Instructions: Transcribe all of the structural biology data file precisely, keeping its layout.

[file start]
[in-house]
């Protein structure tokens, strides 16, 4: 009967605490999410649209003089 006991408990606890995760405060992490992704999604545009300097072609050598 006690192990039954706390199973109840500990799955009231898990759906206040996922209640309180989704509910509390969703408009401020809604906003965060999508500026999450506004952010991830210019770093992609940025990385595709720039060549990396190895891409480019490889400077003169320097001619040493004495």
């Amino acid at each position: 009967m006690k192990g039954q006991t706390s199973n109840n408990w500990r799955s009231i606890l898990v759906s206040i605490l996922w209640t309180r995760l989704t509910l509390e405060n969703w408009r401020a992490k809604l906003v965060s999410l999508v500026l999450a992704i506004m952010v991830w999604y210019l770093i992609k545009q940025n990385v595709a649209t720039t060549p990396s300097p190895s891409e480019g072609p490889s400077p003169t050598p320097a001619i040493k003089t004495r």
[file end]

[in-house]
């Protein structure tokens, strides 16, 4: 009967605490999410649209003089 006991408990606890995760405060992490992704999604545009300097072609050598 006690192990039954706390199973109840500990799955009231898990759906206040996922209640309180989704509910509390969703408009401020809604906003965060999508500026999450506004952010991830210019770093992609940025990385595709720039060549990396190895891409480019490889400077003169320097001619040493004495």
């Amino acid at each position: 009967m006690k192990g039954q006991t706390s199973n109840n408990w500990r799955s009231i606890l898990v759906s206040i605490l996922w209640t309180r995760l989704t509910l509390e405060n969703w408009r401020a992490k809604l906003v965060s999410l999508v500026l999450a992704i506004m952010v991830w999604y210019l770093i992609k545009q940025n990385v595709a649209t720039t060549p990396s300097p190895s891409e480019g072609p490889s400077p003169t050598p320097a001619i040493k003089t004495r």